Honoring Pride Month and the power of change

By Sally Crocker

Pride Flag Web

Dr. Stephan Davis could never have predicted the tumultuous world events that would impact his new leadership role with the American College of Healthcare Executives (ACHE) LGBTQ Forum.

As Dr. Davis, HSC Assistant Professor and School of Public Health MHA Program Director, prepared for his incoming year in this important, national position, the world was reeling from the COVID-19 pandemic. Meanwhile, special attention was being paid to health inequities dramatically threatening the lives of African Americans and other vulnerable populations, and the call to end racism and cultural divide was motivating communities across neighborhoods and continents to take action.

This year’s LGBTQ Pride Month has never had more meaning.

Pride Month has always been special for me as an adult,” Dr. Davis shared in a recent ACHE blog post. “Having grown up as part of a Midwestern Black family with traditional values, I was raised to believe that being gay was morally wrong, and I was required by my parents to attend conversion therapy in effort to alter my orientation.”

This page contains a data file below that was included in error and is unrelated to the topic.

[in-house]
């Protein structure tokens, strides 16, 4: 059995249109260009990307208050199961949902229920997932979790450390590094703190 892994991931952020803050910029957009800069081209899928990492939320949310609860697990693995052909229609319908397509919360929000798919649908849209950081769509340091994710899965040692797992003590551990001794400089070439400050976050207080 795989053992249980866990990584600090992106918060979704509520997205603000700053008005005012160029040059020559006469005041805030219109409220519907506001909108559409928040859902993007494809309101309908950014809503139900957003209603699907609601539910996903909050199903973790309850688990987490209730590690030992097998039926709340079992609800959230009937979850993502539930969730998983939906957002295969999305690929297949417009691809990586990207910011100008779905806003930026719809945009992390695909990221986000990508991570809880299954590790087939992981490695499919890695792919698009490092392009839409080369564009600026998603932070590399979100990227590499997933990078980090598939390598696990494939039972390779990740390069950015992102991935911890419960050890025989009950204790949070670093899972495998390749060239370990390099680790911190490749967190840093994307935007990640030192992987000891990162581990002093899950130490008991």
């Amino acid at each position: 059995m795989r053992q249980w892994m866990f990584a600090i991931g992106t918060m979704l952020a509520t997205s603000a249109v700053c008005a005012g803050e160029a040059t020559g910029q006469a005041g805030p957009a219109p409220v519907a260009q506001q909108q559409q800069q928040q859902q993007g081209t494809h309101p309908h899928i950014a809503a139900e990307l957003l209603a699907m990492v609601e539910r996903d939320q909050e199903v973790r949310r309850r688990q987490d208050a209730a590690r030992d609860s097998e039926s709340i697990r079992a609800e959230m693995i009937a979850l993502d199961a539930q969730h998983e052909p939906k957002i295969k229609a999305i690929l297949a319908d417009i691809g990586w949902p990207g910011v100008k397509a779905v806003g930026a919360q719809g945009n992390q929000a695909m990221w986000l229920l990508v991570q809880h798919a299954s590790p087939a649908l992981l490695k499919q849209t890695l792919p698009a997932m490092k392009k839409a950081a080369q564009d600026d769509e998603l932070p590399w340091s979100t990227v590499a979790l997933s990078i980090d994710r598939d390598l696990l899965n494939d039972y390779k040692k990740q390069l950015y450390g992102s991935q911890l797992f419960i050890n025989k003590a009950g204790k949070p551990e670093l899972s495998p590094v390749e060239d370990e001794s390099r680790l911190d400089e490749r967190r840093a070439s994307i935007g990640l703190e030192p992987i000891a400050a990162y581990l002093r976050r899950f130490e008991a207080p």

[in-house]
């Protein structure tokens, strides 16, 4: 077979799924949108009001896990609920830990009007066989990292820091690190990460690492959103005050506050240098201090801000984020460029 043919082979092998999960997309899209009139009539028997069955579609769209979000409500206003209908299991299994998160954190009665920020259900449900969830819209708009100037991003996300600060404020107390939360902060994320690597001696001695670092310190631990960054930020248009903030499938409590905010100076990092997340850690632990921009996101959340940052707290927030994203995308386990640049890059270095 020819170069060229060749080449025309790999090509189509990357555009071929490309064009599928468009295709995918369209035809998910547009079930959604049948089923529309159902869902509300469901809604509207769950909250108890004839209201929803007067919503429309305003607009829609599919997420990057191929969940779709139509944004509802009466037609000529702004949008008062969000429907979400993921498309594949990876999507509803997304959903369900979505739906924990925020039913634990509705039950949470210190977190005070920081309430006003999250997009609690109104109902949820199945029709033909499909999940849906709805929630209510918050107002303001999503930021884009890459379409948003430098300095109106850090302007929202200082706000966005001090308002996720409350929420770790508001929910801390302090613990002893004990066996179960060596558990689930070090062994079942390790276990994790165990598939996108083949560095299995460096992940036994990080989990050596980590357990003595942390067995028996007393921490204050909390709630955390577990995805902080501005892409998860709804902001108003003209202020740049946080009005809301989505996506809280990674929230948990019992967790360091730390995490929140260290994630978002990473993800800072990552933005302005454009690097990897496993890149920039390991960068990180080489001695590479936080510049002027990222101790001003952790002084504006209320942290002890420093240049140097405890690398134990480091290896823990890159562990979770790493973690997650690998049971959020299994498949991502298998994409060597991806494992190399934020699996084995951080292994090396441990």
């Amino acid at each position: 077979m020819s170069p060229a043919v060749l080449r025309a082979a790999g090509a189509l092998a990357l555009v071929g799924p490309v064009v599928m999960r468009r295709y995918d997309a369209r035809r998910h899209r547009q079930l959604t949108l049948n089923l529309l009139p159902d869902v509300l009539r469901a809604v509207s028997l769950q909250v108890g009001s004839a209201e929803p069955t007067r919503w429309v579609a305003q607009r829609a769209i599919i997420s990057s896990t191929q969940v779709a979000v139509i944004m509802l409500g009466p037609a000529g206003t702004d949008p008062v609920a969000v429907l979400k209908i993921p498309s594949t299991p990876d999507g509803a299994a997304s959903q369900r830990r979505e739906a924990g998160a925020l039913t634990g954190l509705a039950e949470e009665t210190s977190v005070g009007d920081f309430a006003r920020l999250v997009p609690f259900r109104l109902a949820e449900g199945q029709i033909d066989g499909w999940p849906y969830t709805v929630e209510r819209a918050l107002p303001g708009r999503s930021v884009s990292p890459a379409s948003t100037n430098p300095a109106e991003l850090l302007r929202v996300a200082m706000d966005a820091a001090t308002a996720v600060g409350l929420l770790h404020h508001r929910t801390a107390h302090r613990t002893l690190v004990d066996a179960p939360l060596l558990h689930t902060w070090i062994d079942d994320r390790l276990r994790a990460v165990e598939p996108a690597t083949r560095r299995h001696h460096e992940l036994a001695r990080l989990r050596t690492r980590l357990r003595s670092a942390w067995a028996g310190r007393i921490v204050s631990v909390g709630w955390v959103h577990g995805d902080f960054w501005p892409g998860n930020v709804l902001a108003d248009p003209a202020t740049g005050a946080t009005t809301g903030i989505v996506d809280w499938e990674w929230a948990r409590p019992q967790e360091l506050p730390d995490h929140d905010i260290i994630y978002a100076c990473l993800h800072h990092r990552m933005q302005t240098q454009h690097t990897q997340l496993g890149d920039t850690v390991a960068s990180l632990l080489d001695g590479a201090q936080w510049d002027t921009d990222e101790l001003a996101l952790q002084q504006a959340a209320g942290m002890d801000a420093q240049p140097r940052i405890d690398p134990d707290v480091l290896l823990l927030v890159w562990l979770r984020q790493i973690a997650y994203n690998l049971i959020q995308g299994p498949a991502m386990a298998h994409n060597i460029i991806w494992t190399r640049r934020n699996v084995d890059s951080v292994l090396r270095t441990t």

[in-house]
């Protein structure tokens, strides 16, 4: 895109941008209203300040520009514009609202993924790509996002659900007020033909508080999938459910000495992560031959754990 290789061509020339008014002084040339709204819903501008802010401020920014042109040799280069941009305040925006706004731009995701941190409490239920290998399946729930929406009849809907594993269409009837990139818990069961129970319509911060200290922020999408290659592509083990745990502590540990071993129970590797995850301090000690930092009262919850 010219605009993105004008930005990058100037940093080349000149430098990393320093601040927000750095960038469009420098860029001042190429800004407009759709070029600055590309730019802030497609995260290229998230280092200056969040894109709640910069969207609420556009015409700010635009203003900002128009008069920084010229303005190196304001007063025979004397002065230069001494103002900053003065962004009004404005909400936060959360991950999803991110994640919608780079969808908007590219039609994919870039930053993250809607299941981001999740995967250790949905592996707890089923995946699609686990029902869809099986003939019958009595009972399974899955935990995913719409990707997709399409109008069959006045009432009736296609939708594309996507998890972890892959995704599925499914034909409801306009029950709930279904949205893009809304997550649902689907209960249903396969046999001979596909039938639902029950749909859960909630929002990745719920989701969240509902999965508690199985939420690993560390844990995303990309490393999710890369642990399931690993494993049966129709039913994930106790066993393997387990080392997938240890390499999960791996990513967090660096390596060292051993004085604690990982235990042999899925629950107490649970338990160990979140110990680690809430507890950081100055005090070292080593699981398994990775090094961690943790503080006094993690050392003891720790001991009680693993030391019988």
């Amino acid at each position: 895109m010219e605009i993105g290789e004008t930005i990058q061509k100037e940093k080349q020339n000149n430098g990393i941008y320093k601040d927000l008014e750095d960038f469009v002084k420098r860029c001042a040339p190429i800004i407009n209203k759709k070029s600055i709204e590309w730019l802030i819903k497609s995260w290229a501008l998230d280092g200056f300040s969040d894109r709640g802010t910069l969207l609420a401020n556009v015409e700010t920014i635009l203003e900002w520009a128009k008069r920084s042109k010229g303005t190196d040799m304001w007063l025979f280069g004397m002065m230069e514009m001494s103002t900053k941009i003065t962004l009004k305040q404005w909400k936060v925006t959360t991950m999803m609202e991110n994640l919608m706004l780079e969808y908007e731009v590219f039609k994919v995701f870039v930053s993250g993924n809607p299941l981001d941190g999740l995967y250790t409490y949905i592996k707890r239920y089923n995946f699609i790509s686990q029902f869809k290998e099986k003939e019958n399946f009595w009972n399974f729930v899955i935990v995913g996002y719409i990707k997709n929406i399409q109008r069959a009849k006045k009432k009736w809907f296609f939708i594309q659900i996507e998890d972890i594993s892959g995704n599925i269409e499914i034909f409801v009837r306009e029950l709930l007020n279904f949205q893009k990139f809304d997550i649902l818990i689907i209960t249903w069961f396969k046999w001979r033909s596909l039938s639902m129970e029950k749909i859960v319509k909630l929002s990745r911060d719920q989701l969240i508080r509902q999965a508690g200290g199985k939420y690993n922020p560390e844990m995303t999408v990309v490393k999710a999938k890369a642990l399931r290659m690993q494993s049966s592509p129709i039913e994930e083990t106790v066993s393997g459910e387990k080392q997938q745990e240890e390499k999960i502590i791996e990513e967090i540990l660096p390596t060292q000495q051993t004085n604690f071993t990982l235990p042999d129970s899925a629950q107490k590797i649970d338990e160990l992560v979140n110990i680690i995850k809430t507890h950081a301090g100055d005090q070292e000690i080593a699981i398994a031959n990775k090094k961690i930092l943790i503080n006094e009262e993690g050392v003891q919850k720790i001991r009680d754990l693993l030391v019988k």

“It was only as an adult that I was able to begin to embrace all of who I am. For me, this is what National Pride Month is all about.”

Pride Month is a way of bringing people together each June to honor the work that has been done over the last several decades, and continues now, to raise awareness, advocate for and protect LGBTQ human rights.

With experience as a nursing leader, healthcare executive and educator, Dr. Davis said he has witnessed “tremendous change” since he began working in hospitals 15 years ago.

“We see organizations today making bold commitments to LGBTQ inclusion, and over the years we have seen increasing numbers of LGBTQ healthcare executives reaching the highest levels of leadership while being ‘out,’ as accrediting bodies and other healthcare organizations have strengthened their inclusion policies and efforts.”

The national Forum that Dr. Davis now leads has been a part of that change, established four years ago by ACHE in its continuing diversity and inclusion endeavors.

“The progress in healthcare that I’ve seen over my own years of experience has been inspiring, but we still have far to go,” Dr. Davis said.

“As a Black gay man, this Pride Month feels a bit different. In this moment, I believe it is clear that no group will advance and realize true equity without the partnership of others.”

Dr. Davis said he hopes that Pride Month 2020 will encourage dialogue focused on how people of all perspectives can be better allies, build broad coalitions and advocate for justice for all communities and individuals.

“For members of all historically marginalized and excluded groups to be safe from victimization, achieve health, realize their full potential and contribute to society, we must be allies with each other and work together to advance equity, inclusion and belonging for all people,” he said. “Our voices collectively can go farther and have more impact when we work together.”

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